Tip Number 7: Develop a Compelling Employee Value Proposition

Creating a meaningful EVP is arguably the most important thing you can do when developing your employer branding strategy. It will serve as the foundation for your communications materials, influencing everything you say and do when recruiting talent.

Tip Number 8: Determine Your Distribution Mix

It’s important to determine which channels you’ll use to communicate with candidates before developing employer branding materials. Not every channel is right for every business, so you’ll want to identify where your ideal candidates spend their time and take your message to them.

This is one area where you’ll definitely want to involve your marketing team, but recruiters should still understand the basics of owned, earned, and paid media before communicating with candidates.

Tip Number 9: Create a Content Calendar

Whether you’re publishing a recruiting blog, running targeted ads on social media or rolling out new features on your careers page, creating a content calendar can simplify the process and hold people accountable for deadlines.

  • Brainstorm ideas. Get a team together and brainstorm big-picture ideas for blog titles, recruitment marketing campaigns, video production, and careers page improvements. 
  • Consider the budget. Creating compelling content takes time and money, but the investment will pay off in the long run. Focus on driving success for one project at a time. If you take on too much too quickly, your strategy may lose credibility and funding.
  • Distribute tasks. Now that you’ve established a master plan, divvy up the work to appropriate managers who will further delegate as needed.
  • Set deadlines. Make sure everyone’s calendars are synced and people are held accountable for their content deadlines.
  • Adjust as needed. Are you catching on to this theme? Employer branding strategy is not stable. It is forever in flux, and by staying ahead of the trends you’ll find the best people before they even start looking for jobs.

Tip Number 10: Make Sure Your Employees Understand the Strategy

Start with the basics:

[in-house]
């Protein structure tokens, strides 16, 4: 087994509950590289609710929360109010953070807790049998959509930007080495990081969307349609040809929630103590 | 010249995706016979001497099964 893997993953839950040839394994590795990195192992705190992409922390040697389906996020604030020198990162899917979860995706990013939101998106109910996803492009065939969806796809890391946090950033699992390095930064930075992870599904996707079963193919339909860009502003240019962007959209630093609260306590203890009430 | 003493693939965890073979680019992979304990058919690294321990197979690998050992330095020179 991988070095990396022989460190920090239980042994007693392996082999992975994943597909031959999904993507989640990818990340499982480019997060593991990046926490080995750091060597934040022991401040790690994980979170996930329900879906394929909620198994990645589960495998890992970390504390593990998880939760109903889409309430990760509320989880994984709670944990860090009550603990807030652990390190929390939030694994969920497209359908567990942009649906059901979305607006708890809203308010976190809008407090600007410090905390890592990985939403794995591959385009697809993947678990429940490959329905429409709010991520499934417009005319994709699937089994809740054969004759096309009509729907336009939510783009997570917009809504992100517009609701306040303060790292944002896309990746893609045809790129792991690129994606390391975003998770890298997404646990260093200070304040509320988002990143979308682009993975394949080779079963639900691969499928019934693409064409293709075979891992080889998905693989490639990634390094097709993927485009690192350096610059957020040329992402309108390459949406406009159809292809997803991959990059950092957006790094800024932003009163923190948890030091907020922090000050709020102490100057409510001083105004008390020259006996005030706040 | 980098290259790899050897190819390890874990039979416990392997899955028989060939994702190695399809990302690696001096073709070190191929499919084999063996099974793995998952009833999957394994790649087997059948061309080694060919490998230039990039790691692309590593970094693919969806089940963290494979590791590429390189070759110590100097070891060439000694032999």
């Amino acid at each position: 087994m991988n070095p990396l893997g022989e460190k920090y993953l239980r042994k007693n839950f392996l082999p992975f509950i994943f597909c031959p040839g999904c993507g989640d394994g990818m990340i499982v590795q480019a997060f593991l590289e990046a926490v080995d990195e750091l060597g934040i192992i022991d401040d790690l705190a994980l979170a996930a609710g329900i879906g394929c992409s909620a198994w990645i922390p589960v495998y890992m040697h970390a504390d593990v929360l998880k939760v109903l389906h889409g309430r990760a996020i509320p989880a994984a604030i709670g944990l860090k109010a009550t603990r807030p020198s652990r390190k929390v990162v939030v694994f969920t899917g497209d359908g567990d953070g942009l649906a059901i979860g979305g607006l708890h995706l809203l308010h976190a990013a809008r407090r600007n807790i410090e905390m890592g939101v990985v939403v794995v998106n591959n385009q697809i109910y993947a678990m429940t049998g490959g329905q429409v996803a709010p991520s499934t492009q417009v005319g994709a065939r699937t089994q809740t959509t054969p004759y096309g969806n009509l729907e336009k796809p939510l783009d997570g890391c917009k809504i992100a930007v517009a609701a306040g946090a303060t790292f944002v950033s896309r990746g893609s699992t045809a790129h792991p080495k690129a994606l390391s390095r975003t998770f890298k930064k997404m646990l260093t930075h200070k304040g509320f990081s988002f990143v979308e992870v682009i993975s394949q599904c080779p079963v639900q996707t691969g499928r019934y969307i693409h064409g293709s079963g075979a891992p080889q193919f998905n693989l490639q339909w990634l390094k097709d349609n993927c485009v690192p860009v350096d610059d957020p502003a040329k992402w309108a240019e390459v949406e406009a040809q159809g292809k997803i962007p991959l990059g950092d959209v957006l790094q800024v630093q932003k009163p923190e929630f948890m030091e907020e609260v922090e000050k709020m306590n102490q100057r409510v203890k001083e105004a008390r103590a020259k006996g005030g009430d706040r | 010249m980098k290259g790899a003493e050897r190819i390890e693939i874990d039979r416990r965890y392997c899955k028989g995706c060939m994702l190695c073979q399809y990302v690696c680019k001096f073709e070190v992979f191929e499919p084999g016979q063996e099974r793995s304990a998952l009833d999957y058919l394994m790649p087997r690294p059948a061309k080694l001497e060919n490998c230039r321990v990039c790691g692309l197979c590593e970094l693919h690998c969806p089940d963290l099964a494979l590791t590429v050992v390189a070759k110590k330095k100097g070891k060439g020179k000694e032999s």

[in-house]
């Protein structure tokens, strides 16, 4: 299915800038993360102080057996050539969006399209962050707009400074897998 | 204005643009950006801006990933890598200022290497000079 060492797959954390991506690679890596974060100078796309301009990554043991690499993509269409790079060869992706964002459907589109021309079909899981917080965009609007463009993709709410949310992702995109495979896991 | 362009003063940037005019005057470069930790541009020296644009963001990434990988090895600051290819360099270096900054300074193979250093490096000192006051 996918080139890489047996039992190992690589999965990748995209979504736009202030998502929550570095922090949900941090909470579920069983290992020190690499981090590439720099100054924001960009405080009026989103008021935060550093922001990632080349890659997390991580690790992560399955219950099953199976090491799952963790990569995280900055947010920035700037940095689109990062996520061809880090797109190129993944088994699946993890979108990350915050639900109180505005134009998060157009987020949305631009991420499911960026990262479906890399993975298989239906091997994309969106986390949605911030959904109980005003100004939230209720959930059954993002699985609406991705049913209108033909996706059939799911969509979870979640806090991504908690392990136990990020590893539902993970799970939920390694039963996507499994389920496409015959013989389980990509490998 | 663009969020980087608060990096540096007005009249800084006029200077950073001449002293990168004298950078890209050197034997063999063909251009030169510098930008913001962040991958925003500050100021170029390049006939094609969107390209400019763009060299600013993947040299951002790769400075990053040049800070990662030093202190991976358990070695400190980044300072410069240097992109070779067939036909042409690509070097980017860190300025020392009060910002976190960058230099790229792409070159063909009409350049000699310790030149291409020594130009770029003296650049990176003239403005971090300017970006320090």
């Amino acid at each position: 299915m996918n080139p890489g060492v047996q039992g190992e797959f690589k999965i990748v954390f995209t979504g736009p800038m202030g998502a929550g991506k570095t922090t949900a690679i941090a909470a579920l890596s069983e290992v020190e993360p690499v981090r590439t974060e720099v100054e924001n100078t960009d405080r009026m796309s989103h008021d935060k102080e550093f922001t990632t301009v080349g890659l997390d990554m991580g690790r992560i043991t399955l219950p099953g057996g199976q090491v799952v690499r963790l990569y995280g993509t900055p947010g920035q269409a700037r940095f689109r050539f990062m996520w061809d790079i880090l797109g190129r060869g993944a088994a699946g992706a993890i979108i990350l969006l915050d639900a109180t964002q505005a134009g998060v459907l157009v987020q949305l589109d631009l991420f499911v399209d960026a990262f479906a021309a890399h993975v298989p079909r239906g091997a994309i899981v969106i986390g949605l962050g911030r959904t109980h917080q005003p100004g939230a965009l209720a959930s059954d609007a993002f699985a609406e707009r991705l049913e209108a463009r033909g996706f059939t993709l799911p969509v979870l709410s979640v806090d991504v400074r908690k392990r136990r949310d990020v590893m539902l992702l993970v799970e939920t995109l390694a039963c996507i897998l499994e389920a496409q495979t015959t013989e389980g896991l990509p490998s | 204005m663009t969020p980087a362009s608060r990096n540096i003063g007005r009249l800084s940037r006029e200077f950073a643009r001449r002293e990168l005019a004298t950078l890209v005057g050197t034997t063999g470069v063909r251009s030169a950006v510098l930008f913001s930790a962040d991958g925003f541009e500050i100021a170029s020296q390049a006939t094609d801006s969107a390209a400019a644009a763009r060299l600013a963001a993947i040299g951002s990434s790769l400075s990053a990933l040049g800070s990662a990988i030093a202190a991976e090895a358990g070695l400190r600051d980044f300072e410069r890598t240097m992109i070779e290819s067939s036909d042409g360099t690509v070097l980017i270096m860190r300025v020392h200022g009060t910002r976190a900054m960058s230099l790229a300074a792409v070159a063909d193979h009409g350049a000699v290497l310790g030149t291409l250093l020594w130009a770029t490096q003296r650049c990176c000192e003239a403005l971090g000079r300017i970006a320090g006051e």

• Keep them in the loop. Equip employees to be effective ambassadors by ensuring every member of the organization understands the employer branding strategy and how to communicate it to their personal networks.
  • Empower them to communicate. Some firms may feel a little uneasy allowing their employees to communicate on the company’s behalf, but you have to get past it. We live in a connected world, and your employees’ networks are likely an untapped talent pool.
  • Provide some guidance. Whether it’s a few talking points or a formal social media policy, providing your employees with a little guidance will help ensure they remain on message.

Tip Number 11: Repeat, Repeat, and Repeat

There’s no get-rich-quick scheme when it comes to employer branding, but there is one surefire formula for success: Test, measure, and repeat.

Once you’ve planned, implemented, and optimized your employer branding strategy, start over. Reassess the organization’s needs and determine if your strategy is still relevant. Set objectives to address new challenges or opportunities. Develop new candidate personas and refine your employee value proposition accordingly. Top-performing companies treat their employer branding strategy as a work in progress, never missing an opportunity to refine their approach and improve results.

Remember, employer branding is a circular process, so once you’ve optimized, head back up to step one and prove to stakeholders and team members that employer branding is well worth the investment.